The rise of millennials and the concept of the digital native have unsettled traditional business. The internet economy has conditioned us to interact with goods and services in new ways. Wherever we can eliminate the friction of human interaction, we do. Browsing and purchasing are happen online. Digital goods are available in real time, while physical goods arrive at our door in logistically impossible time frames. Internet merchants know what we want before we do, and condition our appetites with prescient digital ads. Billing and payment proves that simplicity is genius. One-click purchasing, simple subscriptions and online account management combine convenience with peace of mind.
In the telecom industry, our BSS/OSS serve an important purpose. They ensure that networks are provisioned and activated. They churn out invoices with minutes and megabytes accurately metered and rated. They produce extensive reports from which we can identify fraud and run campaigns. And they manage extensive customer records that call centre agents use to decipher our eligibility for offers and upgrades.
Yes, this is a complex business and we have implemented solid systems of record that anchor our core.
But our BSS/OSS (i.e.: back office systems) have also anchored us many layers beneath the surface of the Internet Economy. They frustrate consumers and put us out of the digital game.
As CIOs plan future investment, the trend of legacy BSS isolation is growing. We see an increasing desire to let systems of record do what they do best without trying to refit them for the digital age. Instead, a new digital BSS stack emerges, overlaying the legacy and engaging our users’ in the Internet Economy. While approaches and market dynamics differ between operators and regions, here are 4 components of the new digital stack:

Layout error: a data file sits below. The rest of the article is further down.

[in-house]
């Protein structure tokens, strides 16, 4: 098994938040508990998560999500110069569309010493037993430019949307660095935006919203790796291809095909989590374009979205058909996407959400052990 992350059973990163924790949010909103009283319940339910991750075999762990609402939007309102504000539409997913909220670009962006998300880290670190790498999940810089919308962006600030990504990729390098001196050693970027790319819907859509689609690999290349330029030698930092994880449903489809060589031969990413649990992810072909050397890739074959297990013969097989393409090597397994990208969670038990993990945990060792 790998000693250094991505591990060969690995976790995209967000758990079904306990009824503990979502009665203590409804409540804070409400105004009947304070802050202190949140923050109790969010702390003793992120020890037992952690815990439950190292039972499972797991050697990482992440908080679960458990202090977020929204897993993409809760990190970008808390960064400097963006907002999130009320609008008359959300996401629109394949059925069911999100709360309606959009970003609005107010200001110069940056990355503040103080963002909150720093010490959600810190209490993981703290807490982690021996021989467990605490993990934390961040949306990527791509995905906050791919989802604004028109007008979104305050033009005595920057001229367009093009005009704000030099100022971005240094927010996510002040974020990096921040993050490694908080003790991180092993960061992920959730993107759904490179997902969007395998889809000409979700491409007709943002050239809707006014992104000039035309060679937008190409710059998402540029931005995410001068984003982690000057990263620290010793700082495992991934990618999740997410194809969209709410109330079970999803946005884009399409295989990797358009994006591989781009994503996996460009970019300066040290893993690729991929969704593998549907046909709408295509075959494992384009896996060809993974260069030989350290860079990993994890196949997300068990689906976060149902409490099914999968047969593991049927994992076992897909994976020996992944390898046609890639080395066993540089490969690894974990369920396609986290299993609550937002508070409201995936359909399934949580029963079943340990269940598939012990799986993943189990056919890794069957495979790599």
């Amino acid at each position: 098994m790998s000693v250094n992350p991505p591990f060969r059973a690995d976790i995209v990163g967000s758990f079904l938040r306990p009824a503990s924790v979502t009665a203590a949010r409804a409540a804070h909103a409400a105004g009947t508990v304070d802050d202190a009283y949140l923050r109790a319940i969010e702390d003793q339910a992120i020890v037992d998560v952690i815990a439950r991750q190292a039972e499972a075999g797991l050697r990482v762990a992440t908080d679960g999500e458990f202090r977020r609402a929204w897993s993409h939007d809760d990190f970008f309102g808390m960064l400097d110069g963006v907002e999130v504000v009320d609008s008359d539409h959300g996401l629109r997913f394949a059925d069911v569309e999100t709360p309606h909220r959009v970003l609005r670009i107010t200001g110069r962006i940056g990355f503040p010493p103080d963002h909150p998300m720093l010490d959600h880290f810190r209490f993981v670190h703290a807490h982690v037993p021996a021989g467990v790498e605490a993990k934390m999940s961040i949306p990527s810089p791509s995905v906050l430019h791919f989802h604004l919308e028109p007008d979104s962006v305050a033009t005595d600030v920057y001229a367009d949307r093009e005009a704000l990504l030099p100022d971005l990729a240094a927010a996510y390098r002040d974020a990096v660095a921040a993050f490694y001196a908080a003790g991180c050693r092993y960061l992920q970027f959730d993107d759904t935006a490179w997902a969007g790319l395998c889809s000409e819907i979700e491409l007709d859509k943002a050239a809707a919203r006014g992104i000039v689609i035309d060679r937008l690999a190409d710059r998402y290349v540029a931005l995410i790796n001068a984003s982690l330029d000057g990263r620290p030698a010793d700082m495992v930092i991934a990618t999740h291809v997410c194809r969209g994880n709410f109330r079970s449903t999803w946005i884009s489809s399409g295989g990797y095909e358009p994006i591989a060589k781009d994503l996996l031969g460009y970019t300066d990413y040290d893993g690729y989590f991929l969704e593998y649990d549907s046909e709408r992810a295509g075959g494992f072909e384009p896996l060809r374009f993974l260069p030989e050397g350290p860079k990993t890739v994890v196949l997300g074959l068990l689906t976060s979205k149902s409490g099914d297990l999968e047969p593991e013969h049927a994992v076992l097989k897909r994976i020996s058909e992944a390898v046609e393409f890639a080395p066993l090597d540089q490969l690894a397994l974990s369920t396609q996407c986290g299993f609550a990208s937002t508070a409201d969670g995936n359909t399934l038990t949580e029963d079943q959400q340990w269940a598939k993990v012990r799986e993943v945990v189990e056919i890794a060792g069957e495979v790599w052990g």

- Identity Management over Customer Management
Our CRM systems were designed for Customer Service Representatives and Retail Store Agents. They hold critical customer information but Millennials don’t want to deal with agents and neither do I. Digital services don’t need full blown CRM. If I have a credit card and a user ID, I can get Netflix for a $9 a month without extensive CRM platforms.
Investing in Identity Management over CRM provides a digital bridge to the customer experience. Give me a username and a password, and let me engage with my operator by myself. Ensure the overlay can leverage a singular view of my products and services, and let me govern access to services for me and my family. Let me personalize the experience as an individual, and manage my privacy.
Digital Identity can be a strategic service for operators, and fronting CRM with a digital User Management platform also opens up the opportunity to manage non-customer relationships for things like free WIFI, trial users, and freemium business models. Lastly, engaging via my digital ID means I don’t need to pick up the phone, or walk into a store. The business case for Identity Management is bolstered by reducing care costs, increasing NPS and enabling new business models.
- Simple Subscriptions and User Data over Complex Charging